Marigolds - Treasured Gardens in Lockdown

Gill Aitchison, the writer of our autumnal book "Mungo Makes New Friends", has kindly written a guest-post for us today! Catch up with Gill and her garden below. 

Mungo is happy when he makes new friends and I am happy because I have a new companion... I love gardening (just like Errol in Errol's Garden by Gillian Hibbs), but I am very lucky in that I have a real garden and a polytunnel. At the beginning of lockdown I planted trays and trays of vegetable seeds. I was delighted that nearly every seed sprouted.

In sunny April and May, I had to find somewhere in the garden to transplant the seedlings. I cleared the weeds, prepared the soil and made a nice cosy bed for them. However, I had to protect these young plants from the birds, who like to eat young, fresh greens such as cabbage and lettuce, and from garden pests, who like to eat tomatoes and aubergines. I spread a thin net over the greens so that the sunshine and rain could still get through, but it stopped the birds pecking the plants. They have their own food on the bird table - a robin and a wagtail have been regular visitors. To stop the whitefly tucking into the tomatoes, I planted marigolds between the tomato plants. Marigolds are beautifully bright yellow and orange flowers, that attract insects and repel whitefly so that the tomatoes can grow bigger and better. This method is called 'Companion Planting'; it is organic, works well and looks pretty.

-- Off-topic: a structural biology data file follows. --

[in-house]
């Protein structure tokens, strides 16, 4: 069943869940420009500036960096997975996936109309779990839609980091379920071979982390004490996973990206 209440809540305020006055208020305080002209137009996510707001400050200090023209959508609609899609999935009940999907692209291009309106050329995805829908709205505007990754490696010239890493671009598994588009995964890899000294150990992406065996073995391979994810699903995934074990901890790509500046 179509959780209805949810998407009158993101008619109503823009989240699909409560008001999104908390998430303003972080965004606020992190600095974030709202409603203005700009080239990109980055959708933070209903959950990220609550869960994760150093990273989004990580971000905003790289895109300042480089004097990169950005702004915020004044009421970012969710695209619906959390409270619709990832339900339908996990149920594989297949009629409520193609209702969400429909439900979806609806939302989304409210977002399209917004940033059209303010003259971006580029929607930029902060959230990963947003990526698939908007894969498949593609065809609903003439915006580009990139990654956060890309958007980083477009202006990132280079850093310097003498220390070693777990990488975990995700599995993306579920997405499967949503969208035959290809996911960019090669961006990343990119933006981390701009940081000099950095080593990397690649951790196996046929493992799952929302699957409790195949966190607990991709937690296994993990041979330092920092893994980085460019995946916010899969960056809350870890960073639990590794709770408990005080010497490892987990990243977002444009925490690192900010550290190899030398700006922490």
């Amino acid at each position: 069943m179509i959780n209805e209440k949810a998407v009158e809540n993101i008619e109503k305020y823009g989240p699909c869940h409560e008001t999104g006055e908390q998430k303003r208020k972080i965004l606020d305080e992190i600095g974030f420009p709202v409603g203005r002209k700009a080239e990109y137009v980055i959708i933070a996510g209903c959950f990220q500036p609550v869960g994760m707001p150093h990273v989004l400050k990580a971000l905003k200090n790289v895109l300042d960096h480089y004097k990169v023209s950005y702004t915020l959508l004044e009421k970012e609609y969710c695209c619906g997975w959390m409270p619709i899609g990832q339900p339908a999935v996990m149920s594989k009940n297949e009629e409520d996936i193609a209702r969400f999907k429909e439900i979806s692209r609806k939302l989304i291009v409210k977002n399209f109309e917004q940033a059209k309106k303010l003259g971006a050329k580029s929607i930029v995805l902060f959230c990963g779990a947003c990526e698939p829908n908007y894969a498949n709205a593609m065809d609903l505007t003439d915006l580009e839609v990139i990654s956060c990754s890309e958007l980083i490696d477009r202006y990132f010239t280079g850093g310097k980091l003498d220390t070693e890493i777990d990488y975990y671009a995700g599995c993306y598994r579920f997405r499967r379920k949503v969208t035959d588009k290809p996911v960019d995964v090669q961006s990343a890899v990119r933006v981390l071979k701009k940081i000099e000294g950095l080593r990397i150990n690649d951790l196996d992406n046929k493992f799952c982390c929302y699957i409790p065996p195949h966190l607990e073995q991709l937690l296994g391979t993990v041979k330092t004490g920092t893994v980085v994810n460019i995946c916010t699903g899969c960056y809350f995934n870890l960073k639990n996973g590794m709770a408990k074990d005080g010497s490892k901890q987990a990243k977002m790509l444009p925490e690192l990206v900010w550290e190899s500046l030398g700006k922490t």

Hence my new friend and companion is called Marigold! As a consequence of Covid-19 and lockdown I have spent many many hours in the garden, and the results are fabulous. Tomatoes, pumpkin, aubergines, carrots, potatoes, chillies, onions, peppers, peas and corn, all grown in my own garden.

Beautiful colours and various shapes 
Nature's amazing, just look what it makes.

'Food, Food, Fabulous Food' by Kate Clynes. See MW's illustrations of vegetables in  the book. It almost matches my list, but there is one missing because I can't grow it in Scotland - can you find it?

Fruit and Vegetables from
Fruit and Vegetable spread by MW

Gill Aitchison